About this book
This volume looks at the relationship between specific aspects of Third World cities and human health. Rapid and extensive urbanization of the less developed nations is perhaps the most dramatic demographic phenomenon of our times, but its impact on human biology is not well understood.
Here, a cross-section of work is presented on this subject allowing human biologists, urban planners, public health workers and other specialists to assess our knowledge and the current approaches available to increase it. Contributions fall into two groups: studies of urban ecology including the social, economic and physical domains, and studies of biological responses to the urban environment. Health is not merely the absence of specific diseases, but is construed more broadly to include a wide range of biological parameters that are correlated with various states of sub-optimal health. These include patterns of child growth and development, frequencies of specific diseases, nutritional status, immunological characteristics and physiological parameters.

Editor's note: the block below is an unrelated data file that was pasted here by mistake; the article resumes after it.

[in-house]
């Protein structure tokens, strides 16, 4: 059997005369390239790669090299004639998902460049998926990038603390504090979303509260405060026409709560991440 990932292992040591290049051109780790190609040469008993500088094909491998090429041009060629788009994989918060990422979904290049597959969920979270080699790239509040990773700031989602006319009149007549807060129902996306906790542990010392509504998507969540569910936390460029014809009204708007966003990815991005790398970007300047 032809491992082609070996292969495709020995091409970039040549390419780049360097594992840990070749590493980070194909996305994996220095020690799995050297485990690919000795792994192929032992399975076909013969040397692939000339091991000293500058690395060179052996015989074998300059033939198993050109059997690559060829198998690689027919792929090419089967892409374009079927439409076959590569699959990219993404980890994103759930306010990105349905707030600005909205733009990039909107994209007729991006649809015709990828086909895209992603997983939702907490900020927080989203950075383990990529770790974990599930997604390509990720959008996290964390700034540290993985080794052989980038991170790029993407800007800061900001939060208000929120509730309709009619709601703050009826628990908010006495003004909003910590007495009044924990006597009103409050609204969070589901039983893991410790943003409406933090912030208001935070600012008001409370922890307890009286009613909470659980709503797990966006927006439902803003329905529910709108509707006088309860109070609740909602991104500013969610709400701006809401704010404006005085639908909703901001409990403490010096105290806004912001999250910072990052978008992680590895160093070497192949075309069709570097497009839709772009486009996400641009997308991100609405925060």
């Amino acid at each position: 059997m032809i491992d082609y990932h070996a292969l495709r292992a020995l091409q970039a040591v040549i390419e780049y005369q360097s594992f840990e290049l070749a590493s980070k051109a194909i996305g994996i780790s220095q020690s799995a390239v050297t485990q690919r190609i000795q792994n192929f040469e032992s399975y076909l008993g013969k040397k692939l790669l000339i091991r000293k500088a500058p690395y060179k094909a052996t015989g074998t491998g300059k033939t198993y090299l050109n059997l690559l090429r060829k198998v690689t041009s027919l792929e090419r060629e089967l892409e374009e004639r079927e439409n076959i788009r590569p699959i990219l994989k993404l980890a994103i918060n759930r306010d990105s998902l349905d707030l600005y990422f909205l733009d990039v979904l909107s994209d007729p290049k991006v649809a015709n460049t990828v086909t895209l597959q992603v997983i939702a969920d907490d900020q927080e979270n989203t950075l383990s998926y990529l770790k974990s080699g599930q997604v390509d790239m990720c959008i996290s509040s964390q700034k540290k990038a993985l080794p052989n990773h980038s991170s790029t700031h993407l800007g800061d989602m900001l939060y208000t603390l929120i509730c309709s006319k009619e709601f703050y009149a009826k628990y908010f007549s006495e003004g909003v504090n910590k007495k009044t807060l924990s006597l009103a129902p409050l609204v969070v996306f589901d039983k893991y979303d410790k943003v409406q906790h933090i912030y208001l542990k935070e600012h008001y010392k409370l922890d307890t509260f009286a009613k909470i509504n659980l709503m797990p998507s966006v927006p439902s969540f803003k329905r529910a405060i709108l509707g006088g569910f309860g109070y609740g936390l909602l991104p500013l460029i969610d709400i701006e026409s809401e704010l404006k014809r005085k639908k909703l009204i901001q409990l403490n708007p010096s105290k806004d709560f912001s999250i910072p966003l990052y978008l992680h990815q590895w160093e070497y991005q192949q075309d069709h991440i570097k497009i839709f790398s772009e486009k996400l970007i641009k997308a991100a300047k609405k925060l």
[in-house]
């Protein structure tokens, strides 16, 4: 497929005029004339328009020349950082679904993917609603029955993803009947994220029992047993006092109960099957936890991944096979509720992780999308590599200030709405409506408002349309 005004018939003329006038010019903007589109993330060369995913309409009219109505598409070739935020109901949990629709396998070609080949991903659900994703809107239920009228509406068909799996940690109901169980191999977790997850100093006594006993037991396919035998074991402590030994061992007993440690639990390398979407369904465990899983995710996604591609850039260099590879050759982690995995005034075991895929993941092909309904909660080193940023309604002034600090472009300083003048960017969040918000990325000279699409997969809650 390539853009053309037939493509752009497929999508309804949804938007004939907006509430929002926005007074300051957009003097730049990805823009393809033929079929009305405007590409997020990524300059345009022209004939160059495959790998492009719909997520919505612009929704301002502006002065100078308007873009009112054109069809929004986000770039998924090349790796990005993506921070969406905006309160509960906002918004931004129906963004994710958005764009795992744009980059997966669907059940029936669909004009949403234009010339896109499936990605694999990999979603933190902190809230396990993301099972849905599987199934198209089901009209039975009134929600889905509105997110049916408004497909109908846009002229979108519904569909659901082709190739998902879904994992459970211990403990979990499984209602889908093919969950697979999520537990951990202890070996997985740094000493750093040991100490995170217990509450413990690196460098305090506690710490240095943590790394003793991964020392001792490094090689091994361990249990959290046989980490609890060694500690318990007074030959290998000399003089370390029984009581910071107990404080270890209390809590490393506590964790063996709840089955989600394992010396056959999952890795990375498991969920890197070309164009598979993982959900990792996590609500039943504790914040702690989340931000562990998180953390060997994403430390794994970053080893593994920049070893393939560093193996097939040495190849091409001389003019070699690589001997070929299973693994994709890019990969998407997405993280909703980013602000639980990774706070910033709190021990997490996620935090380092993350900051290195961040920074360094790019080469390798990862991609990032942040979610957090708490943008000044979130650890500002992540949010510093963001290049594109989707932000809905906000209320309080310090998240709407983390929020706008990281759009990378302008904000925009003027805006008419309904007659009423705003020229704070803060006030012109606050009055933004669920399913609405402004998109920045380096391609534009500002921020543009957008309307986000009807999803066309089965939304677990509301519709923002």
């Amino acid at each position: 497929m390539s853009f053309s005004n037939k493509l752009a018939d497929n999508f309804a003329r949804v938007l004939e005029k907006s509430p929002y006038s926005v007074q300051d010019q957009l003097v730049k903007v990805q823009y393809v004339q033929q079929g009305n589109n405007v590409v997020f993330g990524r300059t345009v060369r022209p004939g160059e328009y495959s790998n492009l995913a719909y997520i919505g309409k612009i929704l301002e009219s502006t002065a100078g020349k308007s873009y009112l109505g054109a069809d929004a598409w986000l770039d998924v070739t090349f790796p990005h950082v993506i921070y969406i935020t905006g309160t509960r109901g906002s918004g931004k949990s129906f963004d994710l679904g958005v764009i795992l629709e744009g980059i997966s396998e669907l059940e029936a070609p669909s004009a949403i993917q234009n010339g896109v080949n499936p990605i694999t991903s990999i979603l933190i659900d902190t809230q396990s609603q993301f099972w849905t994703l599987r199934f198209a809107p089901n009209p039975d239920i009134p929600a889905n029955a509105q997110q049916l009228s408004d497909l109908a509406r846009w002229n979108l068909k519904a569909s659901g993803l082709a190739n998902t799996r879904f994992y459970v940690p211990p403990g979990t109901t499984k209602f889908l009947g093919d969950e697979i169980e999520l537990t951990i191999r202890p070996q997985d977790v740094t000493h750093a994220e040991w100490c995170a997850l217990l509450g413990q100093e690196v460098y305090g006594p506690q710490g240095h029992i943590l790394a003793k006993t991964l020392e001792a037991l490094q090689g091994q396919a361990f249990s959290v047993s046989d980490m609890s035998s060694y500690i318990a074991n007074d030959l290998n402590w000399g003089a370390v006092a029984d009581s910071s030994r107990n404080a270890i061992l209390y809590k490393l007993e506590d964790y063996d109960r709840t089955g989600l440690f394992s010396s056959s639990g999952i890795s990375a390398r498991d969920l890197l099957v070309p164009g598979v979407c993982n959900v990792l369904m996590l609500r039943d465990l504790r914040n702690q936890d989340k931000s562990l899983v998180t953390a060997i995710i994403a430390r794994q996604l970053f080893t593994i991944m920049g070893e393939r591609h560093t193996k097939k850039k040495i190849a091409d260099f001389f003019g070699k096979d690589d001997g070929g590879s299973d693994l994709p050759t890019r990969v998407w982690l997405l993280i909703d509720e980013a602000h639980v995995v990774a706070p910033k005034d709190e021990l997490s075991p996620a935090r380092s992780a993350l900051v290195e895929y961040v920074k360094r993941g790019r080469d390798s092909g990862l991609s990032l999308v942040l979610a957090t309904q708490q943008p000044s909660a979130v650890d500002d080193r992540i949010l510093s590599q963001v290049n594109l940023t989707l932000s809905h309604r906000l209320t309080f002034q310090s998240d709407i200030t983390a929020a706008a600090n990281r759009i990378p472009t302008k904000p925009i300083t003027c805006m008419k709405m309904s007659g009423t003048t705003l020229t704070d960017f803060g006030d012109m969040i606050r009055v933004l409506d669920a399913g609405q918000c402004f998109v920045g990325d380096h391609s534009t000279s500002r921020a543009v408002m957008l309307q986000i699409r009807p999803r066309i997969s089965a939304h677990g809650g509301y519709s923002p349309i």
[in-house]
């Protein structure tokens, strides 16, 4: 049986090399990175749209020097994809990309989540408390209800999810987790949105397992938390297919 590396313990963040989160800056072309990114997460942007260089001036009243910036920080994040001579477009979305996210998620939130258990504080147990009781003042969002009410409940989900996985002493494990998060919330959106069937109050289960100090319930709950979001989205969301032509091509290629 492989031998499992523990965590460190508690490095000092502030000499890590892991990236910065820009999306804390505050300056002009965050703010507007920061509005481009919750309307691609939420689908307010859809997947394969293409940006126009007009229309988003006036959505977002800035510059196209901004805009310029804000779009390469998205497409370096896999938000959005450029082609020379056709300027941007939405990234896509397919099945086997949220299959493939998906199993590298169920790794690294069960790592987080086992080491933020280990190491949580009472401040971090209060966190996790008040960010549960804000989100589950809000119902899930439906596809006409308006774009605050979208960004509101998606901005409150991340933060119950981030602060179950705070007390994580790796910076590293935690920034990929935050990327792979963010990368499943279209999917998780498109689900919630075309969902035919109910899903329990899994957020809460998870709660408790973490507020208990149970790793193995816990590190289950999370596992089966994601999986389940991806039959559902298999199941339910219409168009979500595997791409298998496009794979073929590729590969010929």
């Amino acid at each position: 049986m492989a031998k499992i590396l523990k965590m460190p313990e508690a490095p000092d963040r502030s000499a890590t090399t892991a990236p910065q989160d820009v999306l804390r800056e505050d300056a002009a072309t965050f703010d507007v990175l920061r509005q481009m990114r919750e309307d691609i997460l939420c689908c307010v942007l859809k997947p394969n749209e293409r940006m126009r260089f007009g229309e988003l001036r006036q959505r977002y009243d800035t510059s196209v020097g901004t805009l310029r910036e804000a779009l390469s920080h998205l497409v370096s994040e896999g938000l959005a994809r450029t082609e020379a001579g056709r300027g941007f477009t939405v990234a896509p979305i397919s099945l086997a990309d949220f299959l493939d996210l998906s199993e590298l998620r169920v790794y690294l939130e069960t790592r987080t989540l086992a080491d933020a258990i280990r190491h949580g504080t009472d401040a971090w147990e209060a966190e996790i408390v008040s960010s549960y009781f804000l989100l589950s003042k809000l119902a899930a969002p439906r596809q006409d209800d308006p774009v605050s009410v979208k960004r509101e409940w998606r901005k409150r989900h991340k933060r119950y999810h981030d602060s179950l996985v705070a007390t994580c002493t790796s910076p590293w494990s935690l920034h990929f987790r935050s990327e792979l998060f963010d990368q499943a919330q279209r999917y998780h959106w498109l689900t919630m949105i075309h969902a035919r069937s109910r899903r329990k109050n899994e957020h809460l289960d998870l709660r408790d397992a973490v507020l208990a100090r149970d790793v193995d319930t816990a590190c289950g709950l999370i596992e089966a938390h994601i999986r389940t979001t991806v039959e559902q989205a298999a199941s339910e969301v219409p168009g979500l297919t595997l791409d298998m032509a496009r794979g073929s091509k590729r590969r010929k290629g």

This important volume will be of interest to a wide range of researchers and academics, including human biologists, anthropologists, healthcare professionals, human geographers, urban and regional planners, and economists. First published in 1993.
1. Human biological approaches to the study of Third World urbanism;
2. Social and cultural influences in the risk of cardiovascular disease in urban Brazil;
3. The urban disadvantage in the developing world and the physical and mental growth of children;
4. Differences in endocrine status associated with urban-rural patterns of growth and maturation in Bundi (Gende speaking) adolescents of Papua New Guinea;
5. Nutritionally vulnerable households in the urban slum economy: a case study from Khulna, Bangladesh;
6. Urban-rural differences in growth and diarrhoeal morbidity of Filipino infants;
7. Child health and growth in urban South Africa;
8. From countryside to town in Morocco: ecology, culture and public health;
9. Urban-rural population research: a town like Alice;
10. Selection for rural-to-urban migrants in Guatemala;
11. Health and nutrition in Mixtec Indians;
12. Urban health and ecology in Bunia, N-E Zaire, with special reference to the physical development of children;
13. Food for thought: meeting a basic need for low income urban residents;
14. Immunological parameters in north-east Arnhem Land Aborigines: consequences of changing settlement patterns and lifestyles;
15. Amerindians and the price of modernization;
16. Sex ratio determinants in Indian populations: studies at national, state and district levels;
17. Polarization and depolarization in Africa;
18. Urbanization in the Third World: health policy implications; Index.